Inside the GPS World redesign with VP of Design Pete Seltzer

 
pete_seltzer_cropPete Seltzer has more than 20 years of experience as an art director and has spearheaded dozens of magazine and brand redesigns since he began working in publishing. He sits down with NCM Insights’ Bethany Chambers to talk about his latest project, the redesign of GPS World magazine and related properties, which launched last month.  
 

Q: Before you get started on a redesign, where do you look for inspiration?

A: We base our redesigns on reader and advertiser research. Using the research results in combination with industry expertise provided by our staff, we affirm the brand essence. The brand essence identifies the audience, their key need, our value proposition, proof of that value proposition and the personality of the brand. Visual cues reference all of these aspects. Additionally, one of the questions we ask readers is what consumer magazines do you read on a regular basis.

Q: Why do you ask this, and what did you find out?

A: This gives us a feel for what they like, both from a content standpoint and an aesthetic one. GPS World readers also read Scientific American, Popular Mechanics and The Atlantic.

Q: Once you have inspiration, which elements do you start with for a redesign?

A: Creation of the logo is the cornerstone for the redesign. It should project the brand essence, personality and tone for the overall redesign.

Q: The new GPS World logo is drastically different. What stands out about it to you, and how many iterations were there in the redesign process?

A: What’s key about this is how we arrived here. Typically a tagline is something that is added after the logo development and is not necessarily essential to the logo itself. The tagline in the GPS World logo is not a tagline really; it’s part of the logo. It’s the brand guideline to never use the logo without it. These are the key sections we cover.

Q: So to say there were more iterations than usual would be correct?

A: Absolutely.

Q: How do you pick colors/themes for the design?

A: Creation of color palette and themes are born out of the editorial strategy for a brand redesign. Colors/themes should support and reinforce editorial approach, as well as personality of the brand. Special consideration should be made for the audience demographics.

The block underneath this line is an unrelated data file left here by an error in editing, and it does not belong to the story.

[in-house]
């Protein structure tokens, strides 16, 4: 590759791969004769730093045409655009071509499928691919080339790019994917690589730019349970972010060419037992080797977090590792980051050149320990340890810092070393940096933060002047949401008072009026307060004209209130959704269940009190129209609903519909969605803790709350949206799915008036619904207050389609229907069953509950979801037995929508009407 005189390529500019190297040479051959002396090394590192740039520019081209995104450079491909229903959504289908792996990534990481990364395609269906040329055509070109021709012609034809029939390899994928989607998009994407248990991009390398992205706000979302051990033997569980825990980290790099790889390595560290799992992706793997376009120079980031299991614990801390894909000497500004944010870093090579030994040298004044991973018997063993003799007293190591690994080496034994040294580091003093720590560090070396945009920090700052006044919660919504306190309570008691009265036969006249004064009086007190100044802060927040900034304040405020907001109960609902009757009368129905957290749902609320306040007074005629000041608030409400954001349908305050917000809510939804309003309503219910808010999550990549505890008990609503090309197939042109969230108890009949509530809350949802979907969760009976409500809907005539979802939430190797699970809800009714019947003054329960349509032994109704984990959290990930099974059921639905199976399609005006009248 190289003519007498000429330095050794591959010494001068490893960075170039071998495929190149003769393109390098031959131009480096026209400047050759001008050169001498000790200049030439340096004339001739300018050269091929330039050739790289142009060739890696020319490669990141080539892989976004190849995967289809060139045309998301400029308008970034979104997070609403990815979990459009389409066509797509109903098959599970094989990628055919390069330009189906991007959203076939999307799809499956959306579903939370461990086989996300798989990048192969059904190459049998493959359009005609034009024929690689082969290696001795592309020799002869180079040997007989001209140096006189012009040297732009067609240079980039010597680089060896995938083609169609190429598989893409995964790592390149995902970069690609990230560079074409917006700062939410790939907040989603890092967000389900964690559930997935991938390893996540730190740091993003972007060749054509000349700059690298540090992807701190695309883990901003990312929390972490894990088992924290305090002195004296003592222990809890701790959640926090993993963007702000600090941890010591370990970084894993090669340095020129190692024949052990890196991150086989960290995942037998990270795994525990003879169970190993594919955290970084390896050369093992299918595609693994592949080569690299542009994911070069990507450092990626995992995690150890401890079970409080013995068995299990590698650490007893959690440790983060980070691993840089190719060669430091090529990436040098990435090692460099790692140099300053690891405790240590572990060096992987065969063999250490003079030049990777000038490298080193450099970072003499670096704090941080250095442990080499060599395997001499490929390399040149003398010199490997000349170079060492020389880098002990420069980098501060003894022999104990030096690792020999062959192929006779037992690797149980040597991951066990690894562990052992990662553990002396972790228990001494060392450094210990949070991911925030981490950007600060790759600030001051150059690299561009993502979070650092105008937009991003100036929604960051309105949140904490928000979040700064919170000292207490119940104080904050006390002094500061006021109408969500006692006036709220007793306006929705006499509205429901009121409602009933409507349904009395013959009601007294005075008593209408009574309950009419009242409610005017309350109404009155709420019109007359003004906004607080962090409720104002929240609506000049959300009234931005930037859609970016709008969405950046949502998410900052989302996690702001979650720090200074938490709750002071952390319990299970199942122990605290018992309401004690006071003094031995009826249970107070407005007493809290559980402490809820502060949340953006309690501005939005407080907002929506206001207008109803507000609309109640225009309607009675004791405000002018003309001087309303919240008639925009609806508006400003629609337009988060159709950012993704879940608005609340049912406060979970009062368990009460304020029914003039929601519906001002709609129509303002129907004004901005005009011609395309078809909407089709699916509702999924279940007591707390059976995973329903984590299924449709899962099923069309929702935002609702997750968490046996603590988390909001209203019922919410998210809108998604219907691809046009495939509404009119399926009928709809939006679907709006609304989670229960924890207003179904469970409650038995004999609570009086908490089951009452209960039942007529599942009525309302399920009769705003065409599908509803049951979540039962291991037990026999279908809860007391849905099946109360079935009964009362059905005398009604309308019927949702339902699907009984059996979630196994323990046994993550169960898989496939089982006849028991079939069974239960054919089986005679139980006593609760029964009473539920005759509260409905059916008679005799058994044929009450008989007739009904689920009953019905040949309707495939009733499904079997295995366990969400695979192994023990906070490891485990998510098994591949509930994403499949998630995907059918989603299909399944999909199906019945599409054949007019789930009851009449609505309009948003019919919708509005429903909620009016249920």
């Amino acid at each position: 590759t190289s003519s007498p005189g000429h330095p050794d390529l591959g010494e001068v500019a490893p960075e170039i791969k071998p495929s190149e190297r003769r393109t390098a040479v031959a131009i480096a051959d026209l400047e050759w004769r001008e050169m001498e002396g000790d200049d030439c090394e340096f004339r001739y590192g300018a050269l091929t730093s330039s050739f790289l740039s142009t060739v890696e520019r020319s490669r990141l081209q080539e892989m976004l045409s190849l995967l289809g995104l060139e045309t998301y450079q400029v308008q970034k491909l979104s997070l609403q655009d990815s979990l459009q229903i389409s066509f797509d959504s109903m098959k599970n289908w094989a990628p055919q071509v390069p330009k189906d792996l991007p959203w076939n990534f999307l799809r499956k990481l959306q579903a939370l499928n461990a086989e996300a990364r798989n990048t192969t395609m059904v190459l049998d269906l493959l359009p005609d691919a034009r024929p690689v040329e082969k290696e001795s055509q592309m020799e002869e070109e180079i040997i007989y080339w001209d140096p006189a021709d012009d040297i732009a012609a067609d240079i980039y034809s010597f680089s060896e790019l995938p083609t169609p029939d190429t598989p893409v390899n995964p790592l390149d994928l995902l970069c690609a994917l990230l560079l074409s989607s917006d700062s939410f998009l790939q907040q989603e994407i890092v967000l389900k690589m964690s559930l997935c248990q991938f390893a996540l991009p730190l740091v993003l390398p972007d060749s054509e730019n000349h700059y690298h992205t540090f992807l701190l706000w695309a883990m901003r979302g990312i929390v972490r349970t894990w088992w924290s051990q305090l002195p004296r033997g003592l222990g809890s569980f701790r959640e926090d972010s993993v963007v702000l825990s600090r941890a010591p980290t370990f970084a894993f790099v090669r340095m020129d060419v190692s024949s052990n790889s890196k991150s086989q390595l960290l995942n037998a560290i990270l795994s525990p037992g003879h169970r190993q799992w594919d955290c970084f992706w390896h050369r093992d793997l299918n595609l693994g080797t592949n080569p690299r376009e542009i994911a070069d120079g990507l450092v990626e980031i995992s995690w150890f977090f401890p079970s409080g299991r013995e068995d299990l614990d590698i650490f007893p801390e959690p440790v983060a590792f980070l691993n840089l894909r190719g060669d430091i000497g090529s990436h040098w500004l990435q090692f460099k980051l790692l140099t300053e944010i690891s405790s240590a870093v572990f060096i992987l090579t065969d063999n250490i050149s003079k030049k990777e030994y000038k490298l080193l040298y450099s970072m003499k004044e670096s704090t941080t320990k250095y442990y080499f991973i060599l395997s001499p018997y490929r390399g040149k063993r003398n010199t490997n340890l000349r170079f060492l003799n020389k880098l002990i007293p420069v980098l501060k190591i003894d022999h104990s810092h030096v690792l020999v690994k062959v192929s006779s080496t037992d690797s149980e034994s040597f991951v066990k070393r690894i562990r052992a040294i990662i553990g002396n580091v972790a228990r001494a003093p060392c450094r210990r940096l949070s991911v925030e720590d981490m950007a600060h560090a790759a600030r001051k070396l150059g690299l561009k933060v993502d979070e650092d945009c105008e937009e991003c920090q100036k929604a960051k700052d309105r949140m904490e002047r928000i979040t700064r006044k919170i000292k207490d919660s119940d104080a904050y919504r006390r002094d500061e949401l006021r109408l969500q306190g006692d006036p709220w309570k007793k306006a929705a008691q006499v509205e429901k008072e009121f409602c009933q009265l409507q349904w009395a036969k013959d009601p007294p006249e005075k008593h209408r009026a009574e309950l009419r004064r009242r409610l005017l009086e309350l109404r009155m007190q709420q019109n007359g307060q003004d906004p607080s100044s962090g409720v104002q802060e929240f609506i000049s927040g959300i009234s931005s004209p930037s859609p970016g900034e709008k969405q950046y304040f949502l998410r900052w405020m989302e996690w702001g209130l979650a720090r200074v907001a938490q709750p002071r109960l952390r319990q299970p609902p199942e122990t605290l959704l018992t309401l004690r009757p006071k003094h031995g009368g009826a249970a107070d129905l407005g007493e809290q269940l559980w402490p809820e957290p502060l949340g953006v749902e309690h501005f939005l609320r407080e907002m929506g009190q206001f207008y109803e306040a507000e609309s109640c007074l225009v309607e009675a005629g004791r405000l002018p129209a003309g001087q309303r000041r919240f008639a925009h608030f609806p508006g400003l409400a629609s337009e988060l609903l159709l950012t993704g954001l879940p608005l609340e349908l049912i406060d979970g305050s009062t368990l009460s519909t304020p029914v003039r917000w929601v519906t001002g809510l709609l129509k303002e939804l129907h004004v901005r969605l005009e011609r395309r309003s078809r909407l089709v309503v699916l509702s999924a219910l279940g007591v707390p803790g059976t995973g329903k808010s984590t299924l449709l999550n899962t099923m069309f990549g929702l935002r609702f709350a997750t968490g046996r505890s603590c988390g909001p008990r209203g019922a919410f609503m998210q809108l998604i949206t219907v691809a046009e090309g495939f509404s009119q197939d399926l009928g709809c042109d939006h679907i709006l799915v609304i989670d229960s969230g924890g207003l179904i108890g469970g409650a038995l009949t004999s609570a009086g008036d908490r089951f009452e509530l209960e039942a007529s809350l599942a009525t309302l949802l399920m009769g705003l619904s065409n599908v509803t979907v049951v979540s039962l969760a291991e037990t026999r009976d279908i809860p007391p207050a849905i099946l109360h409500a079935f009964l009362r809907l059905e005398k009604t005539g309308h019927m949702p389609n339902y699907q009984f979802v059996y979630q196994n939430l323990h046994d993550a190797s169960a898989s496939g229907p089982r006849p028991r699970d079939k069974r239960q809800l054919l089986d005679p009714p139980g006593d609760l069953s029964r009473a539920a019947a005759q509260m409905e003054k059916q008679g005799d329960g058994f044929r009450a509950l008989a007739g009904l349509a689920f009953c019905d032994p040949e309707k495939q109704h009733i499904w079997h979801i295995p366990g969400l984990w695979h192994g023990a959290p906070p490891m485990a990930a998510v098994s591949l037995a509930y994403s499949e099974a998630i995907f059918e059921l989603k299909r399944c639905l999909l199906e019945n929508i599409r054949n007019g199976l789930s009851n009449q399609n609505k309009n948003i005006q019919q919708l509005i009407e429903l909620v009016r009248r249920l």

Q: The new color palate of GPS World has earthier tones as opposed to the previous bolder, more saturated colors. What does the new color palette say about the brand and the audience?

A: I would describe the colors as more muted but still masculine because a good portion of our audience is male. This is more sophisticated and reinforces the technical feel of the brand.

Q: What would you say is the most important element of a redesign project?

A: I would rate selection of fonts as one of the most important elements. Ease of readability is a core function, while finding the right combination of display and text font families that work well together is also key. The fonts’ secondary purpose is to further reinforce the personality of the redesign.

Q: What stands out to you about the new GPS World fonts?

A: The display type has a technical flair and the body copy has an ease of readability.

Q: What makes this design more effective than the previous design?

A: By definition, a redesign updates the presentation of the brand—that in and of itself is window dressing. However, by also conducting research and re-examining the brand essence in an effort to serve our audience (which is readers and advertisers both) to the best of our ability, we are confidently providing a more effective design presentation.


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